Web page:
The recent bad news began in late June with the story of former Cardinal McCarrick's history of sexual abuse and misconduct with a child and adult seminarians. In mid-August the Pennsylvania Grand Jury Report was released identifying more than 300 priests sexually abusing children over a 70-year period, citing coverup in addition to the abuses. About ten days later former Nuncio of the US Church Vigano releases a letter with claims of abuse of power and coverup within the hierarchy of the Church. Last week Cardinal Cupich withdrew the faculties of a priest in Arlington Heights because of an arrest for lewd behavior in Miami. The hits keep on rolling. The public outrage is formidable and understandable. Cardinal Cupich summed it up in his statement "Anger, shock, grief, shame." A few sinful people have taken the spotlight off Christ because of their actions. And their actions leave a trail of victims who have and are suffering deeply as a result. We should pray for them. The good priests are reeling at the revelation of their brethren bringing scandal and shame to the sacramental call to Holy Orders. We should pray for them too. We all suffer because of this. I spent time with a friend in August who was personally affected by the allegations in the Pennsylvania Grand Jury Report. He grew up a block away from the rectory where a named priest was their friend. Some of his friends were abused as children. It was hard for him to ask his siblings if they were abused too. His trust is deeply shaken by the human institution of our church. His faith is not.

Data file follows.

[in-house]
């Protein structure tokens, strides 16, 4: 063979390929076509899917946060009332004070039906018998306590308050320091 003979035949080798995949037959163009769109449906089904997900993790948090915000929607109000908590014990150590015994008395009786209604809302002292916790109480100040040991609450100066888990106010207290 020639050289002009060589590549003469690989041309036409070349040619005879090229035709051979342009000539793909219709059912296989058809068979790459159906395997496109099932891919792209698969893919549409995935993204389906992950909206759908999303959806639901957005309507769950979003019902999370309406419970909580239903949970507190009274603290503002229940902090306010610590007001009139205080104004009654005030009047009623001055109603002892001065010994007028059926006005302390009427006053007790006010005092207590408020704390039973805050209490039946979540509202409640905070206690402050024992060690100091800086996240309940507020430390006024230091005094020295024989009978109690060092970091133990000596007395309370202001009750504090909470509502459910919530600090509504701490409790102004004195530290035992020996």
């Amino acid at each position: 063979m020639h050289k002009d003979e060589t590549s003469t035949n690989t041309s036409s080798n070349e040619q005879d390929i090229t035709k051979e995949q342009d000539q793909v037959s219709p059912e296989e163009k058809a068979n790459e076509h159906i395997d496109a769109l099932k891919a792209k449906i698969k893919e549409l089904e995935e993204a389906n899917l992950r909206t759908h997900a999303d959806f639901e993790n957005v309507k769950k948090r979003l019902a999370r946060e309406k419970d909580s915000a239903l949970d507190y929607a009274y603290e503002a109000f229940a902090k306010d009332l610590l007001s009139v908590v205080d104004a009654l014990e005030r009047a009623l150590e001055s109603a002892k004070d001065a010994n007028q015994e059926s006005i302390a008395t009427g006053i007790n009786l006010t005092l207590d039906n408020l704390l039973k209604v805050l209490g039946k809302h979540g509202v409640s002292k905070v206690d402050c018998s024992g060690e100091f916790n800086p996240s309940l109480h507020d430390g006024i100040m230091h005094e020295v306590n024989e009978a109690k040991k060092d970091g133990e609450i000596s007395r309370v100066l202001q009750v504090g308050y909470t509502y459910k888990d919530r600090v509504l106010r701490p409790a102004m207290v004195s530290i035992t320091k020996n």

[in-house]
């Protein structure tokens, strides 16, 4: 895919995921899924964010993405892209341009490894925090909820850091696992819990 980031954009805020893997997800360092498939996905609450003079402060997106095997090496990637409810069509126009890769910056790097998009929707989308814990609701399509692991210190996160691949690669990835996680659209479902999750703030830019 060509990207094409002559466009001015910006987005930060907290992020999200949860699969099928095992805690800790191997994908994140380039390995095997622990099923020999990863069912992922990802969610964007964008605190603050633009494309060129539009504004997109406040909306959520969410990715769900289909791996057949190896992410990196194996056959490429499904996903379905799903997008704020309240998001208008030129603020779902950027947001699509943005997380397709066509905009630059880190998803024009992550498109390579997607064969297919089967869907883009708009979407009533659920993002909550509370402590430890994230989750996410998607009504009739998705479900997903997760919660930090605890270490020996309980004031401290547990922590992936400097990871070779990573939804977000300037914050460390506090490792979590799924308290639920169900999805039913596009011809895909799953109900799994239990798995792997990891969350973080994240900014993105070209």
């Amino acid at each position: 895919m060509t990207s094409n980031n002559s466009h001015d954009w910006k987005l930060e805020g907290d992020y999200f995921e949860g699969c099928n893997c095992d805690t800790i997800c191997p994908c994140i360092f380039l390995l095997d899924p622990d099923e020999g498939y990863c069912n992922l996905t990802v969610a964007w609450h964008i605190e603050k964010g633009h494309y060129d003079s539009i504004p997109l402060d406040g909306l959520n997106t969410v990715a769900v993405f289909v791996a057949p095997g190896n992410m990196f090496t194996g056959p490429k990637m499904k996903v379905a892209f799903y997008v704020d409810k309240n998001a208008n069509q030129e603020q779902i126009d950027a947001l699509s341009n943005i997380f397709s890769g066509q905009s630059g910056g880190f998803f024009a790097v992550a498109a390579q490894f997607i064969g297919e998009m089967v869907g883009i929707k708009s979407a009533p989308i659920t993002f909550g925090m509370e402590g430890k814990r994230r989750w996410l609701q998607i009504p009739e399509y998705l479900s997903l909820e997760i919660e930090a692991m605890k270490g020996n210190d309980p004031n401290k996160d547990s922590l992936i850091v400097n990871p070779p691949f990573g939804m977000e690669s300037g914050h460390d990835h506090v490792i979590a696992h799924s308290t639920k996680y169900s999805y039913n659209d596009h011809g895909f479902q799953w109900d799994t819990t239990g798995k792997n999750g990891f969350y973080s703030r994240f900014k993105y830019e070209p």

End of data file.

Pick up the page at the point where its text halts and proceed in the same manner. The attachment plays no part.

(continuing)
George Weigel, a prolific Catholic writer and columnist in Washington, DC, shared a similar sentiment in his Wall Street Journal article last weekend titled A Crisis - But Not of Faith. In it he shared this directly from the Gospel which we heard at the end of August:
"At the end of the sixth chapter of John's Gospel, Jesus has caused a furor among his first followers by declaring himself the "bread of life," on which his friends and disciples must feed. Many found this a "hard saying," and left the itinerant rabbi from Nazareth and "returned to their former way of life." Jesus then turns to his closest companions, the Twelve, and asks, "Do you also want to leave?" Peter answers in two sentences that every outraged or embittered Catholic today should pause and ponder: "Master, to whom shall we go? You have the words of eternal life." That conviction is the reason to be a Catholic, the reason to stay a Catholic and the reason to bend every effort to reform the Church as an institution, so that it can be a credible witness to the Lord who offers communion with God and words of eternal life."